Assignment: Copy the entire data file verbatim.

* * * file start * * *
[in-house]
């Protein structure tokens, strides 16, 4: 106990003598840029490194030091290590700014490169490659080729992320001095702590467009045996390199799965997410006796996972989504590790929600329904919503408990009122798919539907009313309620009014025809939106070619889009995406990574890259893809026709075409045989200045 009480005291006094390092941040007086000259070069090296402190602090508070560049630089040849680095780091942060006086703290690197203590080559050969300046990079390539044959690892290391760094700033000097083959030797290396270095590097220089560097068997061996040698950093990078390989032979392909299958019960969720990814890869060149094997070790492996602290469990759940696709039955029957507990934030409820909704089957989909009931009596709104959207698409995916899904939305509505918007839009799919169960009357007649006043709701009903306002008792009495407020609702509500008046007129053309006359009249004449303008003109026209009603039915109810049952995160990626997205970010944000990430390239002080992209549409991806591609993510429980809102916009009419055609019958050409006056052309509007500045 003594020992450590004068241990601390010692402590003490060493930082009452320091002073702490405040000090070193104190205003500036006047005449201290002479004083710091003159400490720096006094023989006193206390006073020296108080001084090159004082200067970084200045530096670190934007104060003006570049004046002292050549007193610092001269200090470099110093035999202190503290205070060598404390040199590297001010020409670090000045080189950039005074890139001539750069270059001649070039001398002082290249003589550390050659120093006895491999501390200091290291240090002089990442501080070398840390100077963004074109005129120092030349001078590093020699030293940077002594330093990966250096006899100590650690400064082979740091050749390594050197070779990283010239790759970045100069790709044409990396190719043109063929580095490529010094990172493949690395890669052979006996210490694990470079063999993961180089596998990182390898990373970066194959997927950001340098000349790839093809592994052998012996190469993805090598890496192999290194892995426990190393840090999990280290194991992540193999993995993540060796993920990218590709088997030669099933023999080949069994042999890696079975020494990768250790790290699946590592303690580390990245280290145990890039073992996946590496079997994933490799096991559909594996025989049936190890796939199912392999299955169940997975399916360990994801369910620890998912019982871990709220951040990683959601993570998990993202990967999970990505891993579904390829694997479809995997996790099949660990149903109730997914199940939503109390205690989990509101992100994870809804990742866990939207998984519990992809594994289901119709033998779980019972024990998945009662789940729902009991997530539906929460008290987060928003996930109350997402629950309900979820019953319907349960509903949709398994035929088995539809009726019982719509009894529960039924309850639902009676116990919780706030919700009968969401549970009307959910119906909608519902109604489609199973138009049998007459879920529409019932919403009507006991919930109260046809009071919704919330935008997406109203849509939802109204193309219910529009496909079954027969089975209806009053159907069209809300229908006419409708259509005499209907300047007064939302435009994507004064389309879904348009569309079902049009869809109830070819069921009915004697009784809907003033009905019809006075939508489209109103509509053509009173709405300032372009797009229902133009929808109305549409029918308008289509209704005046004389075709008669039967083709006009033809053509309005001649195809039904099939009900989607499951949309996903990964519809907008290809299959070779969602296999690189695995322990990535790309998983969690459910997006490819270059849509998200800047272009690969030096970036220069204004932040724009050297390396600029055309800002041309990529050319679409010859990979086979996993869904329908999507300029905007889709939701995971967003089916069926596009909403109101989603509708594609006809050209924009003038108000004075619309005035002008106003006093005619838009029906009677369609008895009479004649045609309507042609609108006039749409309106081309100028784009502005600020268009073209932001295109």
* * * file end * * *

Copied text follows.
[in-house]
């Protein structure tokens, strides 16, 4: 106990003598840029490194030091290590700014490169490659080729992320001095702590467009045996390199799965997410006796996972989504590790929600329904919503408990009122798919539907009313309620009014025809939106070619889009995406990574890259893809026709075409045989200045 009480005291006094390092941040007086000259070069090296402190602090508070560049630089040849680095780091942060006086703290690197203590080559050969300046990079390539044959690892290391760094700033000097083959030797290396270095590097220089560097068997061996040698950093990078390989032979392909299958019960969720990814890869060149094997070790492996602290469990759940696709039955029957507990934030409820909704089957989909009931009596709104959207698409995916899904939305509505918007839009799919169960009357007649006043709701009903306002008792009495407020609702509500008046007129053309006359009249004449303008003109026209009603039915109810049952995160990626997205970010944000990430390239002080992209549409991806591609993510429980809102916009009419055609019958050409006056052309509007500045 003594020992450590004068241990601390010692402590003490060493930082009452320091002073702490405040000090070193104190205003500036006047005449201290002479004083710091003159400490720096006094023989006193206390006073020296108080001084090159004082200067970084200045530096670190934007104060003006570049004046002292050549007193610092001269200090470099110093035999202190503290205070060598404390040199590297001010020409670090000045080189950039005074890139001539750069270059001649070039001398002082290249003589550390050659120093006895491999501390200091290291240090002089990442501080070398840390100077963004074109005129120092030349001078590093020699030293940077002594330093990966250096006899100590650690400064082979740091050749390594050197070779990283010239790759970045100069790709044409990396190719043109063929580095490529010094990172493949690395890669052979006996210490694990470079063999993961180089596998990182390898990373970066194959997927950001340098000349790839093809592994052998012996190469993805090598890496192999290194892995426990190393840090999990280290194991992540193999993995993540060796993920990218590709088997030669099933023999080949069994042999890696079975020494990768250790790290699946590592303690580390990245280290145990890039073992996946590496079997994933490799096991559909594996025989049936190890796939199912392999299955169940997975399916360990994801369910620890998912019982871990709220951040990683959601993570998990993202990967999970990505891993579904390829694997479809995997996790099949660990149903109730997914199940939503109390205690989990509101992100994870809804990742866990939207998984519990992809594994289901119709033998779980019972024990998945009662789940729902009991997530539906929460008290987060928003996930109350997402629950309900979820019953319907349960509903949709398994035929088995539809009726019982719509009894529960039924309850639902009676116990919780706030919700009968969401549970009307959910119906909608519902109604489609199973138009049998007459879920529409019932919403009507006991919930109260046809009071919704919330935008997406109203849509939802109204193309219910529009496909079954027969089975209806009053159907069209809300229908006419409708259509005499209907300047007064939302435009994507004064389309879904348009569309079902049009869809109830070819069921009915004697009784809907003033009905019809006075939508489209109103509509053509009173709405300032372009797009229902133009929808109305549409029918308008289509209704005046004389075709008669039967083709006009033809053509309005001649195809039904099939009900989607499951949309996903990964519809907008290809299959070779969602296999690189695995322990990535790309998983969690459910997006490819270059849509998200800047272009690969030096970036220069204004932040724009050297390396600029055309800002041309990529050319679409010859990979086979996993869904329908999507300029905007889709939701995971967003089916069926596009909403109101989603509708594609006809050209924009003038108000004075619309005035002008106003006093005619838009029906009677369609008895009479004649045609309507042609609108006039749409309106081309100028784009502005600020268009073209932001295109």